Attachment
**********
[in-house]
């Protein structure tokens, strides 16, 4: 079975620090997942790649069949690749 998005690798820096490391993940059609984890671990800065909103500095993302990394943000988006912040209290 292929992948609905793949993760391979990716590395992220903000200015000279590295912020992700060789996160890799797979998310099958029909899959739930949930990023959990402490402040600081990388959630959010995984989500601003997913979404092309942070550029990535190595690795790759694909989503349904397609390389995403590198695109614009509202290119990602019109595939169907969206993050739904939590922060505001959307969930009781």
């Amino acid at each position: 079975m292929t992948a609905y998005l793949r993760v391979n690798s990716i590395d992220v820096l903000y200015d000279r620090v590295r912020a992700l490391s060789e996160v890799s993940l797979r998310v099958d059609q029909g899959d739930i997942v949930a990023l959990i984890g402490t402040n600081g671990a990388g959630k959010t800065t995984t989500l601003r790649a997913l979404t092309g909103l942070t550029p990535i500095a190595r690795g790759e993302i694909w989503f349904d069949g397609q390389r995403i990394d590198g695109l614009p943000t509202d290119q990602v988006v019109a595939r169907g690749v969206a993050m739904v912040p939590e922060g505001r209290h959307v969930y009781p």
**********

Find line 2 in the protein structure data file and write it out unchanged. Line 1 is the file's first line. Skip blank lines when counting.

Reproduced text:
């Protein structure tokens, strides 16, 4: 079975620090997942790649069949690749 998005690798820096490391993940059609984890671990800065909103500095993302990394943000988006912040209290 292929992948609905793949993760391979990716590395992220903000200015000279590295912020992700060789996160890799797979998310099958029909899959739930949930990023959990402490402040600081990388959630959010995984989500601003997913979404092309942070550029990535190595690795790759694909989503349904397609390389995403590198695109614009509202290119990602019109595939169907969206993050739904939590922060505001959307969930009781």